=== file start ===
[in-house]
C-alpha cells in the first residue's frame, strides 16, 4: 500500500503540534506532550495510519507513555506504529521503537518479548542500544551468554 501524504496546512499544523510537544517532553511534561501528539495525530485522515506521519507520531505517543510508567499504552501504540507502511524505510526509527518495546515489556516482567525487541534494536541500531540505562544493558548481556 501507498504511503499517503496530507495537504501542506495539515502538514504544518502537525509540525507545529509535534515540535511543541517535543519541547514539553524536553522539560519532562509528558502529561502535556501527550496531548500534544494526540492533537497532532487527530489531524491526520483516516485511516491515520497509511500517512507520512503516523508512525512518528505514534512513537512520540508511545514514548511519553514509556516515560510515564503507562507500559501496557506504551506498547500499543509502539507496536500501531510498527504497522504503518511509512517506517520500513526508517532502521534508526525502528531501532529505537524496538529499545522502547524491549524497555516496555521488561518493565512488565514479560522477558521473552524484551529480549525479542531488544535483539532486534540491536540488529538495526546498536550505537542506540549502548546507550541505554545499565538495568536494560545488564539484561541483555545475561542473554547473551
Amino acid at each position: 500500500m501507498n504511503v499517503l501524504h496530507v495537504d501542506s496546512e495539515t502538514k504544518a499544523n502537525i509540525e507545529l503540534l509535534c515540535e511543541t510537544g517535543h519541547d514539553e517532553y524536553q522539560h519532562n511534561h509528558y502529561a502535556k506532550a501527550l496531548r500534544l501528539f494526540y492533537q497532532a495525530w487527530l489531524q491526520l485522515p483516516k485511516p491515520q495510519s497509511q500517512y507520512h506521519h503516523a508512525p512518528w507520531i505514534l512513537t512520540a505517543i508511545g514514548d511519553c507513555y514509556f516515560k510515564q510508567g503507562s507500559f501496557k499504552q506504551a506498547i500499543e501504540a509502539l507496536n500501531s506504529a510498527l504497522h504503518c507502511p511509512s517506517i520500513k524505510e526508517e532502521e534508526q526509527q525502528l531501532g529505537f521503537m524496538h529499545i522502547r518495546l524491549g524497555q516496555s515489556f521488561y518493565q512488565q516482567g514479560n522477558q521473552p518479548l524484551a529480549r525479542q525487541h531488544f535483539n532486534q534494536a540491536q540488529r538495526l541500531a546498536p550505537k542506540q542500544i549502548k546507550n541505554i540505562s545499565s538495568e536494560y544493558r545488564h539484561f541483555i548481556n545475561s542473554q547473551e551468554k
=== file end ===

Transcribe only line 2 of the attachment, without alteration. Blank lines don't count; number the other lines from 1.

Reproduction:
C-alpha cells in the first residue's frame, strides 16, 4: 500500500503540534506532550495510519507513555506504529521503537518479548542500544551468554 501524504496546512499544523510537544517532553511534561501528539495525530485522515506521519507520531505517543510508567499504552501504540507502511524505510526509527518495546515489556516482567525487541534494536541500531540505562544493558548481556 501507498504511503499517503496530507495537504501542506495539515502538514504544518502537525509540525507545529509535534515540535511543541517535543519541547514539553524536553522539560519532562509528558502529561502535556501527550496531548500534544494526540492533537497532532487527530489531524491526520483516516485511516491515520497509511500517512507520512503516523508512525512518528505514534512513537512520540508511545514514548511519553514509556516515560510515564503507562507500559501496557506504551506498547500499543509502539507496536500501531510498527504497522504503518511509512517506517520500513526508517532502521534508526525502528531501532529505537524496538529499545522502547524491549524497555516496555521488561518493565512488565514479560522477558521473552524484551529480549525479542531488544535483539532486534540491536540488529538495526546498536550505537542506540549502548546507550541505554545499565538495568536494560545488564539484561541483555545475561542473554547473551